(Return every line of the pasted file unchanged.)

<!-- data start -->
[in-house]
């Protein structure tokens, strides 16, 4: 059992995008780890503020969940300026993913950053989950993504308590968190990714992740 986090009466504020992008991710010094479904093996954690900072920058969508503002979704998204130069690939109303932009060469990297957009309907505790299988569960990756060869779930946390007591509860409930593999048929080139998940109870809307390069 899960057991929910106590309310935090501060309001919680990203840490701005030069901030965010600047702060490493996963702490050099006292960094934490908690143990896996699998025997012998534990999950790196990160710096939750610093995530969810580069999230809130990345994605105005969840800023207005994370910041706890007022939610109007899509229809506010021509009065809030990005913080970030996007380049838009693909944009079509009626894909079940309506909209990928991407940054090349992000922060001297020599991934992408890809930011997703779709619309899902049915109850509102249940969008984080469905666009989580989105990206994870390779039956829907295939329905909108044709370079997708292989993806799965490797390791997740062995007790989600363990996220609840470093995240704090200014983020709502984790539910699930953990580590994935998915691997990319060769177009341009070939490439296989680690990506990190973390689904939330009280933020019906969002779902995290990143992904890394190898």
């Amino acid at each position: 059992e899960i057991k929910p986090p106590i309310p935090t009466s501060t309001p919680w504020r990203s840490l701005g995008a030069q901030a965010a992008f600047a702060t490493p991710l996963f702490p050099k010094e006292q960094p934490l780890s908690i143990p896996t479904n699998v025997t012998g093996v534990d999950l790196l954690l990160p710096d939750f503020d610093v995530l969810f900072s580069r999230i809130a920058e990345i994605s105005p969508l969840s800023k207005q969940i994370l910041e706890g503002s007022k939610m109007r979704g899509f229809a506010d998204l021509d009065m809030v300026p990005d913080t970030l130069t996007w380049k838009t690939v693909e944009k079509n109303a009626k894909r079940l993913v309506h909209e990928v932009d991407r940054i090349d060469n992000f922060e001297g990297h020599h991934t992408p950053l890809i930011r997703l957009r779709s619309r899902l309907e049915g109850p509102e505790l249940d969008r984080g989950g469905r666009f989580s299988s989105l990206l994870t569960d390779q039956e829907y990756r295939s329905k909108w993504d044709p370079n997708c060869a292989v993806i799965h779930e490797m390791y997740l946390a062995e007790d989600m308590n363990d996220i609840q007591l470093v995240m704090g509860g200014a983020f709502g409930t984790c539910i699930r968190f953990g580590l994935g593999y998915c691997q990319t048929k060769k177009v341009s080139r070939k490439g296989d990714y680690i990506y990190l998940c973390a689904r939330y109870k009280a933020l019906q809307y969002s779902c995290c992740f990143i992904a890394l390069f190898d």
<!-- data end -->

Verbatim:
[in-house]
């Protein structure tokens, strides 16, 4: 059992995008780890503020969940300026993913950053989950993504308590968190990714992740 986090009466504020992008991710010094479904093996954690900072920058969508503002979704998204130069690939109303932009060469990297957009309907505790299988569960990756060869779930946390007591509860409930593999048929080139998940109870809307390069 899960057991929910106590309310935090501060309001919680990203840490701005030069901030965010600047702060490493996963702490050099006292960094934490908690143990896996699998025997012998534990999950790196990160710096939750610093995530969810580069999230809130990345994605105005969840800023207005994370910041706890007022939610109007899509229809506010021509009065809030990005913080970030996007380049838009693909944009079509009626894909079940309506909209990928991407940054090349992000922060001297020599991934992408890809930011997703779709619309899902049915109850509102249940969008984080469905666009989580989105990206994870390779039956829907295939329905909108044709370079997708292989993806799965490797390791997740062995007790989600363990996220609840470093995240704090200014983020709502984790539910699930953990580590994935998915691997990319060769177009341009070939490439296989680690990506990190973390689904939330009280933020019906969002779902995290990143992904890394190898």
């Amino acid at each position: 059992e899960i057991k929910p986090p106590i309310p935090t009466s501060t309001p919680w504020r990203s840490l701005g995008a030069q901030a965010a992008f600047a702060t490493p991710l996963f702490p050099k010094e006292q960094p934490l780890s908690i143990p896996t479904n699998v025997t012998g093996v534990d999950l790196l954690l990160p710096d939750f503020d610093v995530l969810f900072s580069r999230i809130a920058e990345i994605s105005p969508l969840s800023k207005q969940i994370l910041e706890g503002s007022k939610m109007r979704g899509f229809a506010d998204l021509d009065m809030v300026p990005d913080t970030l130069t996007w380049k838009t690939v693909e944009k079509n109303a009626k894909r079940l993913v309506h909209e990928v932009d991407r940054i090349d060469n992000f922060e001297g990297h020599h991934t992408p950053l890809i930011r997703l957009r779709s619309r899902l309907e049915g109850p509102e505790l249940d969008r984080g989950g469905r666009f989580s299988s989105l990206l994870t569960d390779q039956e829907y990756r295939s329905k909108w993504d044709p370079n997708c060869a292989v993806i799965h779930e490797m390791y997740l946390a062995e007790d989600m308590n363990d996220i609840q007591l470093v995240m704090g509860g200014a983020f709502g409930t984790c539910i699930r968190f953990g580590l994935g593999y998915c691997q990319t048929k060769k177009v341009s080139r070939k490439g296989d990714y680690i990506y990190l998940c973390a689904r939330y109870k009280a933020l019906q809307y969002s779902c995290c992740f990143i992904a890394l390069f190898d």